A couple weeks ago I showed a picture of George W. Bush and asked would you buy a used car from this man? Today, I don't ask a rhetorical question, I issue a warning:
As you surely know by know, we won't have weird-looking Harriet Miers to kick around anymore; she's withdrawn her nomination to the Supreme Court. Apparently the tour of Republican Senators' offices was getting about as warm a reception as the Sex Pistols got on their 1978 tour of the South. So Harriet Miers will go back to serving as counsel to the smartest man she's ever met. [She really needs to get out of the house more often.] But she won't become a Supreme Court Justice. No matter what her ideological views may be, that's a good thing, because her qualifications for the Supreme Court were barely greater than the senatorial qualifications of Nero's horse.
Kagro X presciently discussed the administration's privilege dodge a few days ago, and it shouldn't surprise folks that Miers cited the need to preserve the President's prerogative to keep secrets as a reason for her withdrawal. Privilege, of course, had little to do with it; she withdrew because it was becoming clear that she would not be confirmed by the full Senate, and might not even have made it out of the judiciary committee.
Why was her nomination doomed? Well, Harry Reid has the answer:
"The radical right wing of the Republican Party killed the Harriet Miers nomination.
"Apparently, Ms. Miers did not satisfy those who want to pack the Supreme Court with rigid ideologues."
What's Harry Reid up to? Well, let's look back at his initial reaction to Miers' nomination:
I like Harriet Miers. As White House Counsel, she has worked with me in a courteous and professional manner. I am also impressed with the fact that she was a trailblazer for women as managing partner of a major Dallas law firm and as the first woman president of the Texas Bar Association.
In my view, the Supreme Court would benefit from the addition of a justice who has real experience as a practicing lawyer. The current justices have all been chosen from the lower federal courts. A nominee with relevant non-judicial experience would bring a different and useful perspective to the Court.
About twenty minutes before President Bush announced that John G. Roberts, Jr., was his choice to replace Sandra Day O’Connor on the Supreme Court, he telephoned Harry Reid, of Nevada, the Senate Minority Leader. As Reid recalls the brief conversation, Bush said, “This guy is really smart, and you’ll like him.” Reid replied, “I hope so,” and added that, during the search, he had enjoyed working with the White House legal counsel, Harriet Miers. (A few days earlier, Reid had met with Miers and had suggested ways to avoid a divisive confirmation process.) Mentioning her name, Reid said, was a signal—his way of telling Bush, “Thanks for not giving us any of these crazies.” Or, as he put it a little later, the President “didn’t give us somebody who people like me were jumping up and down screaming the first time the name was uttered.”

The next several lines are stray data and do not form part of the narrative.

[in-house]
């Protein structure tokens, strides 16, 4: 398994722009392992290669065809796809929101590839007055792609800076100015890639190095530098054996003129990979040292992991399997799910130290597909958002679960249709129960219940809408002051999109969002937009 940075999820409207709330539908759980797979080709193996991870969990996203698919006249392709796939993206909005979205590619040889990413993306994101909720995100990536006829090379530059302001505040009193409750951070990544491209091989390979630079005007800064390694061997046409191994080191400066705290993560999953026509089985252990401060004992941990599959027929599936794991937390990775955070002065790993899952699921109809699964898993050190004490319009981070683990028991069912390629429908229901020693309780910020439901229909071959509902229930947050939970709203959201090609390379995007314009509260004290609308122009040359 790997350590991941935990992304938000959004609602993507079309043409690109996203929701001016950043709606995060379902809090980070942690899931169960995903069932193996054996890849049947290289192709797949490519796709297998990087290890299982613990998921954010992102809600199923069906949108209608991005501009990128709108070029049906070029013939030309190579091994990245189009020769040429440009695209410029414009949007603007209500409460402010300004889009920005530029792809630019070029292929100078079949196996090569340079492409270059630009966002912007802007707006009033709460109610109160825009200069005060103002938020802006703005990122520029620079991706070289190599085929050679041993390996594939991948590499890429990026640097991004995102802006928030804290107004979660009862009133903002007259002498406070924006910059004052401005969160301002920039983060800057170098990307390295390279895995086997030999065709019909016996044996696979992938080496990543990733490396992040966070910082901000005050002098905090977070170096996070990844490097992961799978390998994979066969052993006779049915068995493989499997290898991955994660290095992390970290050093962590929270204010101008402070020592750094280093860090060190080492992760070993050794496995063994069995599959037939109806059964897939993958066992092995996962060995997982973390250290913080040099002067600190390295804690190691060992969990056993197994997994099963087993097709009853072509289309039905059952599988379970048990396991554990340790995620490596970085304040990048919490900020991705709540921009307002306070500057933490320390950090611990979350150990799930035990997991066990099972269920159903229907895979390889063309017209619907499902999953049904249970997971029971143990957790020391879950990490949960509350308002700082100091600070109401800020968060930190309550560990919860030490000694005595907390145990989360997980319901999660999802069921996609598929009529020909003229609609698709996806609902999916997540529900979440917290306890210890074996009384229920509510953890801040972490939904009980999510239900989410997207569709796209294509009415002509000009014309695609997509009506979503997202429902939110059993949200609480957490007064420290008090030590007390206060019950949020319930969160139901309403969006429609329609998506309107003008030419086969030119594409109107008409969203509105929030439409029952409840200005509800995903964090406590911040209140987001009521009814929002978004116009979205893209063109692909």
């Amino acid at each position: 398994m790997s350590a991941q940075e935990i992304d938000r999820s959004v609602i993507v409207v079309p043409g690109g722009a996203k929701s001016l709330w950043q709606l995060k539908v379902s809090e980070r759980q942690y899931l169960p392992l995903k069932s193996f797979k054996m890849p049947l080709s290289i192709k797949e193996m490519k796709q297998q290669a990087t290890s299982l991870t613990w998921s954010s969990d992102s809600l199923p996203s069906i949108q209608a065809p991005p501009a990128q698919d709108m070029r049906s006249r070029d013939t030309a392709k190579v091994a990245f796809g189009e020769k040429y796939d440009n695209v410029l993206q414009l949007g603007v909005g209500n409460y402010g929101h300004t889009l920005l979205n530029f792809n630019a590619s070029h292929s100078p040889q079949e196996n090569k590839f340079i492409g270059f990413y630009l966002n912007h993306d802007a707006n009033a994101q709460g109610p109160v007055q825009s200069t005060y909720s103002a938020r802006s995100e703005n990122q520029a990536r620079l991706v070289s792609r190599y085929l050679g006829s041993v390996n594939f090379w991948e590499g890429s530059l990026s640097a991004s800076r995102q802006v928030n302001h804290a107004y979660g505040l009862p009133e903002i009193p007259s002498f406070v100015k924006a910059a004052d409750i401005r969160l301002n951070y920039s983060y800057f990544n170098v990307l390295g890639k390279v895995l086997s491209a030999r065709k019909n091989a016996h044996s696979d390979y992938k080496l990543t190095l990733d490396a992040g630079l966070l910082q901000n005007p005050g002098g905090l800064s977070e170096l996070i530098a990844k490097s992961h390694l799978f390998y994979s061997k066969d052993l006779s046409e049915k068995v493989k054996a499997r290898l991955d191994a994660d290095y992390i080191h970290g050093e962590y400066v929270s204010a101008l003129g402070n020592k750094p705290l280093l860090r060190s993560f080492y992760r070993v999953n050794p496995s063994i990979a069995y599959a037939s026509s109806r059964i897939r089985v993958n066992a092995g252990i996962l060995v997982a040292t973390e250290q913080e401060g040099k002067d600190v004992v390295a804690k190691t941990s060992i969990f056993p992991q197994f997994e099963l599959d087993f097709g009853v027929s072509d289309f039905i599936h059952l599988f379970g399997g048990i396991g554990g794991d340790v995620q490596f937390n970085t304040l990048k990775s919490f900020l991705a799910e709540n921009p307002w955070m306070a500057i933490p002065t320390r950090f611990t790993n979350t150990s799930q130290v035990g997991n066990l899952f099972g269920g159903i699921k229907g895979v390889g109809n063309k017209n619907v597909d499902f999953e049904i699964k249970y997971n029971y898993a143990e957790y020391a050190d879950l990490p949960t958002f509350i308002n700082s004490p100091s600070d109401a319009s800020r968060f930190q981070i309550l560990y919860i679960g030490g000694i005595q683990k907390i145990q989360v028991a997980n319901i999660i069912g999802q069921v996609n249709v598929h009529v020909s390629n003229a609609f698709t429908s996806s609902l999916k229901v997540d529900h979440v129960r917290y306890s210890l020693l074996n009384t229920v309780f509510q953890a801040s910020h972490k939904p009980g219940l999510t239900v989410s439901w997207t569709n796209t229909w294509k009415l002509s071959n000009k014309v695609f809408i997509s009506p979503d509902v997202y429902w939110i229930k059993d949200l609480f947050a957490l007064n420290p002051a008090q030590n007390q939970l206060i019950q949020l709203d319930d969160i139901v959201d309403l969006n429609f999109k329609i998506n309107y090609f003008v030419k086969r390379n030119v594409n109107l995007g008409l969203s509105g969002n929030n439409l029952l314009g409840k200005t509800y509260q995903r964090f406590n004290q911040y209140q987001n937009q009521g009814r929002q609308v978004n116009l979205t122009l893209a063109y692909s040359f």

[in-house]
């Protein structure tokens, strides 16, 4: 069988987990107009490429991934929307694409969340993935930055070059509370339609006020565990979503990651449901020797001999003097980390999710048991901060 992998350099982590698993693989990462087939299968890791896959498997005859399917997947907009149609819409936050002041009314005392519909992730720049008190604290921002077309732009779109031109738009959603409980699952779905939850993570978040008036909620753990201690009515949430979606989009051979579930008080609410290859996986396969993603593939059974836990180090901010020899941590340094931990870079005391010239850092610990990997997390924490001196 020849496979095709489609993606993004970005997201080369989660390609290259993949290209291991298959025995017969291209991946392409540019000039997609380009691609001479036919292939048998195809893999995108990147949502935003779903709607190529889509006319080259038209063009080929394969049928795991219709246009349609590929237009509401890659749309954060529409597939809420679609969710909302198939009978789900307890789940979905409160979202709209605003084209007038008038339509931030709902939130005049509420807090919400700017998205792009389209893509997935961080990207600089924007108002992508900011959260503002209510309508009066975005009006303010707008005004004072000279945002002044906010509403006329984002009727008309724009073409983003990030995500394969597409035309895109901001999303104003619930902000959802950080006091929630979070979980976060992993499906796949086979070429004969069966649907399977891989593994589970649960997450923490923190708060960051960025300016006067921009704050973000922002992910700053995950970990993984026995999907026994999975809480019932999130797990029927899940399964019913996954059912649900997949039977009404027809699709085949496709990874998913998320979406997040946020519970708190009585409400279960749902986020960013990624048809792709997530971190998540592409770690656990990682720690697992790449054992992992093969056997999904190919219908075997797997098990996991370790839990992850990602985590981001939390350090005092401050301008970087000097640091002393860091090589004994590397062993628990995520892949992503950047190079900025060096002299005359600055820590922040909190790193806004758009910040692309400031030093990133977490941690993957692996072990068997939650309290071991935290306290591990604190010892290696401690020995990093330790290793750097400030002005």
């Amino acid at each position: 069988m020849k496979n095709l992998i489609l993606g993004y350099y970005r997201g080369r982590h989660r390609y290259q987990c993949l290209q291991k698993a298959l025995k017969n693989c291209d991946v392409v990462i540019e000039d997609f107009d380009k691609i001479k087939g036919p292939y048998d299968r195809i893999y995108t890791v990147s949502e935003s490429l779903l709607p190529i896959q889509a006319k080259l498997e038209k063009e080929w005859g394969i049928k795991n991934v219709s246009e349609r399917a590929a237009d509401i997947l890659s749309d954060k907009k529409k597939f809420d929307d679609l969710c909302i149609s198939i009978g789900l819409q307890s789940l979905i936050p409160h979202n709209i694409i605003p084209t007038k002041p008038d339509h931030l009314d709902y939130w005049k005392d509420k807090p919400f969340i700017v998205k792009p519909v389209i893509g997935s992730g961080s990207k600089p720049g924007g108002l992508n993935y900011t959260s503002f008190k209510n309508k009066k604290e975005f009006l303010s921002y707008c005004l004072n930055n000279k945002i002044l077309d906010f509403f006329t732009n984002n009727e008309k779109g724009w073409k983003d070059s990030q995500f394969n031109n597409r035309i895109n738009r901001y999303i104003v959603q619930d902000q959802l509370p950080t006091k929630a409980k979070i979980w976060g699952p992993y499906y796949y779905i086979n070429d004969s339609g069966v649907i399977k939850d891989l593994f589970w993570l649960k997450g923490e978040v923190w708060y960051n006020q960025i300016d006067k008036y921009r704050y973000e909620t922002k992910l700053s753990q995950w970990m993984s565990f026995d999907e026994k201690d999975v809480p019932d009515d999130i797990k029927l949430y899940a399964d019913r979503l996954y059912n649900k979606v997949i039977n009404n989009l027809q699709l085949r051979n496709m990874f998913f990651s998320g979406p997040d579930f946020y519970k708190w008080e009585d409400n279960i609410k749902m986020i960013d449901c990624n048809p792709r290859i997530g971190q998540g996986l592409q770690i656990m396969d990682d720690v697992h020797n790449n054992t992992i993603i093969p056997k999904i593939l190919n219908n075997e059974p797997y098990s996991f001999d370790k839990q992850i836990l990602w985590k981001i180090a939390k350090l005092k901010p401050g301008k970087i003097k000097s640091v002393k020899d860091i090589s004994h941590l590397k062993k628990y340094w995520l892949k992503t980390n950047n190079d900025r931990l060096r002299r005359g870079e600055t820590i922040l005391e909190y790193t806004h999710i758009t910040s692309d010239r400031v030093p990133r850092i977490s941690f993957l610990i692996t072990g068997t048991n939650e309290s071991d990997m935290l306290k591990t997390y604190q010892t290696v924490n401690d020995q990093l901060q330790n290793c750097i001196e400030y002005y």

Now maybe this was simply Reid innocently and guilelessly expressing his opinion. But who knows? He's been so masterful in dealing with the Republicans since becoming minority leader last November that it's hard to tell if he's manipulating the Republicans into chasing their tails, or just benefitting from their own screwups without contributing anything of his own. But let me suggest a theory, that Reid deliberately baited the Republicans, especially the far right, into rejecting Miers' nomination, thus further damaging an already damaged presidency.
I'm very fond of an old story about the radical community organizer Saul Alinsky. As I remember it, back in the sixties some young activists told Alinsky they planned to protest the public appearance of some guy they believed was a racist. Alinsky's reaction was something like "no, no, no, don't do that. Stand outside the event and give the guy a warm greeting and cheer him on. Just make sure you do it dressed as members of the Ku Klux Klan." [For a recent and hilarious example of such a "protest," check out this Daily Kos diary by Ben Masel, Stalinists for Sensenbrenner.]
I've been thinking about that Alinsky story ever since Reid made his statement. I doubt Reid ever suspected Bush would nominate Miers, but he's very adept at counterpunching and luring the adversary into a vulnerable position. His reaction was probably like almost everyone else's, that Miers was unqualified to be on the court, and wouldn't likely be confirmed. But by making supportive statements about Miers, Reid probably added to the suspicion of the radical right that Miers was too much of a squish on social issues, and possibly another Sandra Day O'Connor, or worse, a David Souter: a liberal. That would mean that Bush and the Republicans had betrayed the fundies and denied them victory in their 30 year quest to reshape the Supreme Court to overturn Roe v Wade and return our country to an idealized past that never really was. If you've read much of the winger reaction since Miers' nomination, it's clear Reid's praise rattled the right, and it was often cited as a reason to distrust Miers and Bush's claims that she was a true conservative they should support.
Maybe this is all hooey. Maybe Reid actually screwed up by saying nice things about Miers, and was lucky that things turned out the way they did. But in poker, you need to be good, but you also need to be lucky. And if you're a good poker player, you try to never reveal when you know that you had been lucky. It's the same way in politics, so don't expect Reid to admit publicly whether this worked out the way he planned, or it was a welcome gift from the Republicans.
Whatever the case, just remember: do not play poker with Harry Reid.